The Florida Engineering Society urges everyone to support the
proposed amendment to the Florida Constitution which would
create and provide revenue for operating water management
districts in the State.
The amendment, to be voted on during the March 9, 1976,
Presidential Primary, will authorize up to one mill (one dollar
for each $1,000 of property evaluation) levy in four of the five
reconstituted flood control districts.
A vote for this constitutional amendment will provide funding
for locally controlled water management. It will mean conserva-
tion of surface and ground waters, flood protection and soil
conservation, preservation of fish and wildlife resources, con-
struction of more public recreation areas, prevention of salt
water intrusion, and management of our water resources for the
general welfare of all Floridians.
With the rapidly expanding growth and industrial development
of Florida, concern for the protection and allocation of fresh
water resources is vitally important. Recognizing this, the Flori-
da Legislature passed the Water Resources Act of 1972 (Chapter
373, Florida Statutes), which broadened the responsibilities of
the two existing water management districts and established
three additional districts to cover the remaining areas of the
Under Florida's new Constitution, effective in 1968, a referen-
dum is required to create any new special taxing districts. The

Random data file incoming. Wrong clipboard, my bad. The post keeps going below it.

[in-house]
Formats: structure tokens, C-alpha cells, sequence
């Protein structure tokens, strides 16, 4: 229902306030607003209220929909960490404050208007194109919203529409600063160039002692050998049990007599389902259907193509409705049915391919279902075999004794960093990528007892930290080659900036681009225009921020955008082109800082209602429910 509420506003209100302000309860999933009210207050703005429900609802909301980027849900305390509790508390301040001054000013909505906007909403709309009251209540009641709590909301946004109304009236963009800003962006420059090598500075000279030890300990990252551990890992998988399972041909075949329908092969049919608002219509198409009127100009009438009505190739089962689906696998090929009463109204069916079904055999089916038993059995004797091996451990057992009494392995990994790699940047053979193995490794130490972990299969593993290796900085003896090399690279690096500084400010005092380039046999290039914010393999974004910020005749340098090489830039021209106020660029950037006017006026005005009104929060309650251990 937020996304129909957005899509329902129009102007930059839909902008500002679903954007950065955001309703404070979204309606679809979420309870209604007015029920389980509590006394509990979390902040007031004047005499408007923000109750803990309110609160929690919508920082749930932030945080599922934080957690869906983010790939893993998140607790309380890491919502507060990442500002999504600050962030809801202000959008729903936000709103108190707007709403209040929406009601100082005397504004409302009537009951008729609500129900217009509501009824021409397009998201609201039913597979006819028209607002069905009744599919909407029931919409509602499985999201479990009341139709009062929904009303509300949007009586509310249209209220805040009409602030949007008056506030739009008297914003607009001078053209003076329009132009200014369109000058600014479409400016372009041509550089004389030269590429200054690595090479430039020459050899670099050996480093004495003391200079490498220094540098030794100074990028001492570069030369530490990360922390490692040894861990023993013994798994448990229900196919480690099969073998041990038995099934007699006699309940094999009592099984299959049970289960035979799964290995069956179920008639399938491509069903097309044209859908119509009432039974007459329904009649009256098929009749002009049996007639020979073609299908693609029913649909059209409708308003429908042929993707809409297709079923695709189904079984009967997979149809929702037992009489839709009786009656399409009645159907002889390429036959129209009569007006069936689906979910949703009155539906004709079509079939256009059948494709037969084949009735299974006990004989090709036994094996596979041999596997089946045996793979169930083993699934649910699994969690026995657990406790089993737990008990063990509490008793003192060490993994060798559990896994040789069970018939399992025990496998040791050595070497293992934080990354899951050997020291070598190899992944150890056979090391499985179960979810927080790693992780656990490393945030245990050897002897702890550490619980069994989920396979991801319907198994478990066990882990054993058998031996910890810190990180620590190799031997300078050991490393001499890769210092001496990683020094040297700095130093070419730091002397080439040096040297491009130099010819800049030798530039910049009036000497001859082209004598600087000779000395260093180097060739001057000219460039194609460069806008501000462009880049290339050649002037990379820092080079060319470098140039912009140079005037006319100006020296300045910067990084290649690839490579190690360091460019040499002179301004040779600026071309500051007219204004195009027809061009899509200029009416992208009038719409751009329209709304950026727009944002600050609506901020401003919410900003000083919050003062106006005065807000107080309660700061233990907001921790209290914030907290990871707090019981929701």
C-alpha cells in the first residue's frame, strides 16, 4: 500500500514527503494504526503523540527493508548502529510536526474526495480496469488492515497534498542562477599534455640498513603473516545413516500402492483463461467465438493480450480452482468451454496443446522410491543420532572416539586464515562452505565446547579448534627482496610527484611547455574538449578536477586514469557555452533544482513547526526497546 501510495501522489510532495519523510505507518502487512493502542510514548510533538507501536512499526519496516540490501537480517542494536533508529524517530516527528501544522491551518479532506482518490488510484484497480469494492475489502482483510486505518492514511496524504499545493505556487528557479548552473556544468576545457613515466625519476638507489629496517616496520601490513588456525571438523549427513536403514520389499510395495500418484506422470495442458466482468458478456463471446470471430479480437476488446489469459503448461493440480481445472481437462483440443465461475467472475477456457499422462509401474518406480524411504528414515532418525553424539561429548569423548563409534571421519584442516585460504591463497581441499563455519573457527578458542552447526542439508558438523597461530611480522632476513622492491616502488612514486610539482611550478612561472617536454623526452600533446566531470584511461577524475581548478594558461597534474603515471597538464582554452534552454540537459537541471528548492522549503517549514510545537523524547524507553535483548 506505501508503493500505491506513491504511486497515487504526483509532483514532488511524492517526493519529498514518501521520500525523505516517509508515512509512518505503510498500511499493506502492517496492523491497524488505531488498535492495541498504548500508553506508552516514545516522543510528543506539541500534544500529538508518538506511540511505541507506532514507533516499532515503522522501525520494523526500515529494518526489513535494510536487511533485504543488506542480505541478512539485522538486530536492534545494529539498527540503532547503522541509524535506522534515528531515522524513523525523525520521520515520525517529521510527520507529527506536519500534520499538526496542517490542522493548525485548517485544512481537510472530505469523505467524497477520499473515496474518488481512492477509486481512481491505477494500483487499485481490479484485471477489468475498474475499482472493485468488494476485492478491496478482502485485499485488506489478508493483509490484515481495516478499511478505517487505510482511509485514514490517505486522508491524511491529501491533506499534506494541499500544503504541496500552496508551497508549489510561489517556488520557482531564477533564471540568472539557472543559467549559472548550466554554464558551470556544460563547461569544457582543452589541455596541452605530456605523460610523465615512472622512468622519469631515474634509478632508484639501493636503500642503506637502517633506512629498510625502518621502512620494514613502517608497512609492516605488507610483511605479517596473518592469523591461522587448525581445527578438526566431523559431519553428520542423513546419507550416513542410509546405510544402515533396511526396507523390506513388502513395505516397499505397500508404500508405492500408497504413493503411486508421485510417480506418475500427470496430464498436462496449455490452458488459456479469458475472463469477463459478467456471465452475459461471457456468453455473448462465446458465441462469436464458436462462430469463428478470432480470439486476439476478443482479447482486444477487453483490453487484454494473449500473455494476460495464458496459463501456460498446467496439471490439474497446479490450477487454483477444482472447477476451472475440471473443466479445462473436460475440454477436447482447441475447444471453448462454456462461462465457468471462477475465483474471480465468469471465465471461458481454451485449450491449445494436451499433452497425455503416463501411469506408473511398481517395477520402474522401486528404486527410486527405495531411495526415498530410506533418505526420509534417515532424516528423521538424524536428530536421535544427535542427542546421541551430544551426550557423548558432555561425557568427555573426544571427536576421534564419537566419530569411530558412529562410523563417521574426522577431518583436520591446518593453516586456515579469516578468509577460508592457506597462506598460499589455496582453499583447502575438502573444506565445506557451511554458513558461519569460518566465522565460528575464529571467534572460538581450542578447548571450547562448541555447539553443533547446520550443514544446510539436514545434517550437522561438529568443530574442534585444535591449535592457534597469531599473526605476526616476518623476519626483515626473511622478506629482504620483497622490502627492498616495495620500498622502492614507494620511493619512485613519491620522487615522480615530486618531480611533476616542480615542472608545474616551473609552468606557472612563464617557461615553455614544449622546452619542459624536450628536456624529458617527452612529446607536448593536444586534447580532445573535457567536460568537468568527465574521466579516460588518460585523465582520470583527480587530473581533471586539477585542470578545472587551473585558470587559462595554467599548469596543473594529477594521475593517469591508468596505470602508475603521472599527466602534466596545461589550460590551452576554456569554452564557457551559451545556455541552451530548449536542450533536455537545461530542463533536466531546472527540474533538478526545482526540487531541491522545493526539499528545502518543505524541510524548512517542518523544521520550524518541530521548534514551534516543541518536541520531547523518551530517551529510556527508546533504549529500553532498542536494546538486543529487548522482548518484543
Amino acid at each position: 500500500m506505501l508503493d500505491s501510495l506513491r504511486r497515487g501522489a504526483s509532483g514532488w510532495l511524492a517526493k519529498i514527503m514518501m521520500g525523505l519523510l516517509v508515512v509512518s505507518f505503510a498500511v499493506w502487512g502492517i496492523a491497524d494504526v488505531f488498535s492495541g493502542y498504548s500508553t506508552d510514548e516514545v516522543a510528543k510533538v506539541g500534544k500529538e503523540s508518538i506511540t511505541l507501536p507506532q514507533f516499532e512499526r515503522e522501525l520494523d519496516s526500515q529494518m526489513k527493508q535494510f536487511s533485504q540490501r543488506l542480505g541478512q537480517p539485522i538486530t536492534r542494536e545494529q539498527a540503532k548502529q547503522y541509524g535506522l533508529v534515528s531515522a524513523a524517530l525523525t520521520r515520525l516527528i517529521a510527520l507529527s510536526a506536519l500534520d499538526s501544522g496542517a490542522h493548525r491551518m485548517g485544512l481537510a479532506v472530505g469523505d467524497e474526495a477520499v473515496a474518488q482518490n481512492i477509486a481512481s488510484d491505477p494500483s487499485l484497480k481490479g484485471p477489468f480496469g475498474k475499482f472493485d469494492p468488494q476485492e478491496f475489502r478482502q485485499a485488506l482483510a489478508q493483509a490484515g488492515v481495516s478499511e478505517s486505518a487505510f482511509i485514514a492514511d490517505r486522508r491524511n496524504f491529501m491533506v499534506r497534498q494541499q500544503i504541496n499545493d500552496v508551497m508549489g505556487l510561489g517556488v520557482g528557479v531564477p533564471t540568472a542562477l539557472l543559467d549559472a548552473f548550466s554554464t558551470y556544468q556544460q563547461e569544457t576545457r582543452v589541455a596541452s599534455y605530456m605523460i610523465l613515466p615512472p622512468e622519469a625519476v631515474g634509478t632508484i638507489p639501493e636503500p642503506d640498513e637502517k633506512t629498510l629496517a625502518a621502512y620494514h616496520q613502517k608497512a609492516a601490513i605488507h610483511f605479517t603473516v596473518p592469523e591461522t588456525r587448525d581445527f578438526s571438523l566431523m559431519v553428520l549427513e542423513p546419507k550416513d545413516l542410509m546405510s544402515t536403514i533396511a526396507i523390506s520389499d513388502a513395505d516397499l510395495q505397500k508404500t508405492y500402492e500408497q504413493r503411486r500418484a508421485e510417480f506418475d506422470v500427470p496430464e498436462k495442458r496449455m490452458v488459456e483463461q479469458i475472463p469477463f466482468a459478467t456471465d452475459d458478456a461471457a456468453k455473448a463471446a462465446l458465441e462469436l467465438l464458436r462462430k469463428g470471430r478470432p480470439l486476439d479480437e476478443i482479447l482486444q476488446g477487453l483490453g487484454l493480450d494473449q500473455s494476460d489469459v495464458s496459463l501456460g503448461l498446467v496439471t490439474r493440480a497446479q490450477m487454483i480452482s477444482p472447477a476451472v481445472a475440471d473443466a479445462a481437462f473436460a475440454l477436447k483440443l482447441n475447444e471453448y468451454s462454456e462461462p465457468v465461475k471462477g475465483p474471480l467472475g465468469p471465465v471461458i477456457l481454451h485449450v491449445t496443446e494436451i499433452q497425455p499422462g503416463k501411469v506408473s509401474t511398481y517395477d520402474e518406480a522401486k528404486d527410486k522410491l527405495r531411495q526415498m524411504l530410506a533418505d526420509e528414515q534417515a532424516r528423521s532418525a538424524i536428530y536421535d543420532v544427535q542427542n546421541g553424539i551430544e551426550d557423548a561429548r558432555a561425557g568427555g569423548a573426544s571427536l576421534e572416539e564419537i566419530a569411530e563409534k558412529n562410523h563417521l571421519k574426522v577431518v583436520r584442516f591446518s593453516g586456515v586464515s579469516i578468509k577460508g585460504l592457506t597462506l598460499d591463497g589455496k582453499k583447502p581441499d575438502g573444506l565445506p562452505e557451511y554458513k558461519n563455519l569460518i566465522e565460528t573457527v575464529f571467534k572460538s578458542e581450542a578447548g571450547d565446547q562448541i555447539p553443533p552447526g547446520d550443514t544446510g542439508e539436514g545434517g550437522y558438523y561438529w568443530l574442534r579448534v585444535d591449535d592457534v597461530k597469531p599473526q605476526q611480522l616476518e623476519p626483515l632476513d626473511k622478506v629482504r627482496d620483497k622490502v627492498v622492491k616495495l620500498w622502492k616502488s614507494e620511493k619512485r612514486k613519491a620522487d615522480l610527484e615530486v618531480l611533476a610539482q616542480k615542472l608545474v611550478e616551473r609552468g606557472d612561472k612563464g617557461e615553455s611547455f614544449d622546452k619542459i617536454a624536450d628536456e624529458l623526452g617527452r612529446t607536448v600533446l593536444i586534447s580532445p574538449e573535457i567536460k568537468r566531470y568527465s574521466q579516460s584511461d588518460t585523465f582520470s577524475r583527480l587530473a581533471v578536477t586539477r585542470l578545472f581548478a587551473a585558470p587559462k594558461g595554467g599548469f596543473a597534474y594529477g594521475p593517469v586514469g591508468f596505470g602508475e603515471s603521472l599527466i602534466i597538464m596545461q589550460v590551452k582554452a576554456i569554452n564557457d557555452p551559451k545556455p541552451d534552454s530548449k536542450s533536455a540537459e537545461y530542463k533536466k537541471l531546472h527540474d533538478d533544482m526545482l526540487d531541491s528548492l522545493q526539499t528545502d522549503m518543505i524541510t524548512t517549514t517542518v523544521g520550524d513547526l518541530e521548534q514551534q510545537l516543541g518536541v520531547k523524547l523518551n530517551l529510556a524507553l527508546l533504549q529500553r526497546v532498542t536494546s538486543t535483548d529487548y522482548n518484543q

special taxing districts, such as the Southwest Florida Water
Management District and the Central and Southern Florida Flood
Control District (which were in existence when the Constitution
went into effect), were preserved. The Water Resources Act of
1972 called for a shift in boundaries of the existing districts.
The current legal opinion of this change is that SWFWMD and
CSFFCD would no longer be the same districts originally cre-
ated and therefore could not levy taxes without approval of the
voters. The referendum calls for a tax, not to exceed 1.0 mill, to
be levied in each district to provide facilities and services for that
district only. This would not represent an increase in millage for
those two existing districts.
Should the referendum fail, funds for maintaining all water
management districts will have to come from the general reve-
nue for distribution through the Department of Environmental
Regulation. DER would then control the total budget of each
management district, effectively removing local program control.
Recognizing the impact of this referendum not only on the
people of Florida in general, but specifically on those in the
engineering profession, the Florida Engineering Society en-
courages everyone to vote "yes" on March 9th.
Let the Voice Of The Engineer
Be Heard! O NO
Vote "YES" on March 9th!
__U RNAL FLORIDA ENGINEERING SOCIETY FEBRUARY, 1976
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